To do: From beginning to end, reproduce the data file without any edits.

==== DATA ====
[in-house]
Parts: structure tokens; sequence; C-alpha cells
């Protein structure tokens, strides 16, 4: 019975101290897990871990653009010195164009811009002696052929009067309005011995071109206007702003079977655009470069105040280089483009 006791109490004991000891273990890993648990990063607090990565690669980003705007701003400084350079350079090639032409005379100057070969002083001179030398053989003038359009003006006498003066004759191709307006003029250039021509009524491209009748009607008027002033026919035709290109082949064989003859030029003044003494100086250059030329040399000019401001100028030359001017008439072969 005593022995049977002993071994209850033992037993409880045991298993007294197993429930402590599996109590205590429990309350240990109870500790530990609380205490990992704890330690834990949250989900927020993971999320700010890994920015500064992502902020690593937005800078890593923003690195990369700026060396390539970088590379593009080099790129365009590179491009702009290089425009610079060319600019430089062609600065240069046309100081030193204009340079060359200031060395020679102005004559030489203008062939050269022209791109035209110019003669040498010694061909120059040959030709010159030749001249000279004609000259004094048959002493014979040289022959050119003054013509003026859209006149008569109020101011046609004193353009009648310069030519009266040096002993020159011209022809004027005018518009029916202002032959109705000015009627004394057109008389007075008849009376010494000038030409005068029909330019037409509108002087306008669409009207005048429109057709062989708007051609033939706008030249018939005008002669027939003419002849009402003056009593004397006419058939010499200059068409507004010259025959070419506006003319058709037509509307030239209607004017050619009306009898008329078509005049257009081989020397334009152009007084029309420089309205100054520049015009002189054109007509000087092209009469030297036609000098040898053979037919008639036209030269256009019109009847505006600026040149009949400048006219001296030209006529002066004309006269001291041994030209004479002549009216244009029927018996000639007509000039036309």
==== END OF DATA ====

[in-house]
Parts: structure tokens; sequence; C-alpha cells
């Protein structure tokens, strides 16, 4: 019975101290897990871990653009010195164009811009002696052929009067309005011995071109206007702003079977655009470069105040280089483009 006791109490004991000891273990890993648990990063607090990565690669980003705007701003400084350079350079090639032409005379100057070969002083001179030398053989003038359009003006006498003066004759191709307006003029250039021509009524491209009748009607008027002033026919035709290109082949064989003859030029003044003494100086250059030329040399000019401001100028030359001017008439072969 005593022995049977002993071994209850033992037993409880045991298993007294197993429930402590599996109590205590429990309350240990109870500790530990609380205490990992704890330690834990949250989900927020993971999320700010890994920015500064992502902020690593937005800078890593923003690195990369700026060396390539970088590379593009080099790129365009590179491009702009290089425009610079060319600019430089062609600065240069046309100081030193204009340079060359200031060395020679102005004559030489203008062939050269022209791109035209110019003669040498010694061909120059040959030709010159030749001249000279004609000259004094048959002493014979040289022959050119003054013509003026859209006149008569109020101011046609004193353009009648310069030519009266040096002993020159011209022809004027005018518009029916202002032959109705000015009627004394057109008389007075008849009376010494000038030409005068029909330019037409509108002087306008669409009207005048429109057709062989708007051609033939706008030249018939005008002669027939003419002849009402003056009593004397006419058939010499200059068409507004010259025959070419506006003319058709037509509307030239209607004017050619009306009898008329078509005049257009081989020397334009152009007084029309420089309205100054520049015009002189054109007509000087092209009469030297036609000098040898053979037919008639036209030269256009019109009847505006600026040149009949400048006219001296030209006529002066004309006269001291041994030209004479002549009216244009029927018996000639007509000039036309």